Zoning Affects Buyers
June 21, 2018 | nella
Zoning is a big trigger word you will hear in the market today. But what does it mean, particularly for new home buyers?
Zoning was originally used to predominantly separate residential neighborhoods from industrial ones. But in the past 30 years, communities have used zoning laws in order to prevent new-home booms. That’s because they often want to preserve the look of their neighborhoods, limit the amount of through traffic, and avoid overtaxing social services such as public schools. People are being increasingly vocal, particularly about what they don’t want to see in their neighborhoods.
Zoning can also be used to keep prospective home buyers and renters out. Some places have put subtle restrictions in place, insisting houses are built on certain size lots, meaning developers have to build bigger, more expensive houses on them—essentially dictating who can afford to live there.
Some states like Massachusetts have enacted “anti-snob” laws, which require local governments to issue permits to developers if there wasn’t enough affordable housing in the area. Opponents simply don’t want to see certain structures built in their neighborhoods.
Zoning regulations carry a cost, which is often passed on to the buyers of new homes. Government regulations at every single level made up 24.3% of the final price of a new single-family home, according to a 2016 National Association of Home Builders report. The median price of a newly constructed home was $312,400 in April, which is 21.1% more than the $257,900 median price of an existing home.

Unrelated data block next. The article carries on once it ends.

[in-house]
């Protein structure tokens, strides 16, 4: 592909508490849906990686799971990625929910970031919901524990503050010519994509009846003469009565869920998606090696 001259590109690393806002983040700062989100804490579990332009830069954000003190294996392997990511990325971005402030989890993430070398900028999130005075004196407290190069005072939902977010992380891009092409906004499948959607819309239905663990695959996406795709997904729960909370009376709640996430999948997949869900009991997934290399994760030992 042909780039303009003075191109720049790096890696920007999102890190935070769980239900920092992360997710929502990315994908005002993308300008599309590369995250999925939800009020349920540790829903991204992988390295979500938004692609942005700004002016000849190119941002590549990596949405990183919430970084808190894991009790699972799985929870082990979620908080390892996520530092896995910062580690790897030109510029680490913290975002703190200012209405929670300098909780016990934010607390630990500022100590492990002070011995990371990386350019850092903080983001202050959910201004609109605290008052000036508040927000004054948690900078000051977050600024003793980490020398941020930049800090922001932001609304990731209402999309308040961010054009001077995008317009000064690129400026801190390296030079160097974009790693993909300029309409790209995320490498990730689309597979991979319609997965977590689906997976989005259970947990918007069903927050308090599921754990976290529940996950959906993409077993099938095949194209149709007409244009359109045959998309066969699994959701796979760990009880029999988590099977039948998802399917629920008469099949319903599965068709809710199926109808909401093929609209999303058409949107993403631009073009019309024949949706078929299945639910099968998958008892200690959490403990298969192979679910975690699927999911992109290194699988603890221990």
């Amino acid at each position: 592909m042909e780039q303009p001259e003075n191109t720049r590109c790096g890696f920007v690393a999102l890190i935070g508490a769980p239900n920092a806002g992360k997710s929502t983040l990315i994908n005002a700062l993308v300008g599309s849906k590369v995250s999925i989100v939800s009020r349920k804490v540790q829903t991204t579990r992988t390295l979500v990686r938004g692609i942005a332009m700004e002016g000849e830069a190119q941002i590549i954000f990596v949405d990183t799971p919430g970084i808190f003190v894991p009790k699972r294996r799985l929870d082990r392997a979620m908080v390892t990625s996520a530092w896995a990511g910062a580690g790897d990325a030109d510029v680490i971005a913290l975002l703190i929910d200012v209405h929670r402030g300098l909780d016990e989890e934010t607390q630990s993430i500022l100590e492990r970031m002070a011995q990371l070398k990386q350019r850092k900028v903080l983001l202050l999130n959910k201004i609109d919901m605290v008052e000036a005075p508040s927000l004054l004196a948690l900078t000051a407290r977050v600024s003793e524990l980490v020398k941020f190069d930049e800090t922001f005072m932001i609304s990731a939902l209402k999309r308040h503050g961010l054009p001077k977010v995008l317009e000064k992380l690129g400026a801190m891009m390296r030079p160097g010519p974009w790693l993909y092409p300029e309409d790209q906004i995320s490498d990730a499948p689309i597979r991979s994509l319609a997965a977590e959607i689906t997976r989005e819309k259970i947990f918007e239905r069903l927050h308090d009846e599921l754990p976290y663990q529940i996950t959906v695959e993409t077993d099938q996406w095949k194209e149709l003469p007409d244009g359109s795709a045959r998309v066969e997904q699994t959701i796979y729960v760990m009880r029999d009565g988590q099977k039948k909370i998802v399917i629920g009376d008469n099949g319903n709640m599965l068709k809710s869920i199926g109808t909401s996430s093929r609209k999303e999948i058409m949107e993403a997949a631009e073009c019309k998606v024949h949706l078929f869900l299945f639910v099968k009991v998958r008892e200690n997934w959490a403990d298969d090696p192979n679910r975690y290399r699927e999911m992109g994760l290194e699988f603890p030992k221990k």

More often than not, zoning rules are put in place to preserve the existing character of a neighborhood. Residents of a quaint suburb of modest, two-story homes generally don’t want to look out their windows to see manufacturing plants or brand new, gleaming high-rises next door. That’s why areas are usually zoned for residential, commercial, or industrial uses.
But zoning also constrains the supply of available housing in some cities, driving up prices to mind-boggling heights and forcing would-be residents to move farther and farther out. That’s why, all over the US, we have the issue of construction companies waiting to develop new areas to bring housing prices to a reasonable rate, but zoning laws are wrapping the processes in a lot of red tape. If you’ve found your dream home but it’s way out of your price range, then take the time to look up local zoning laws. They may be to thank for your troubles.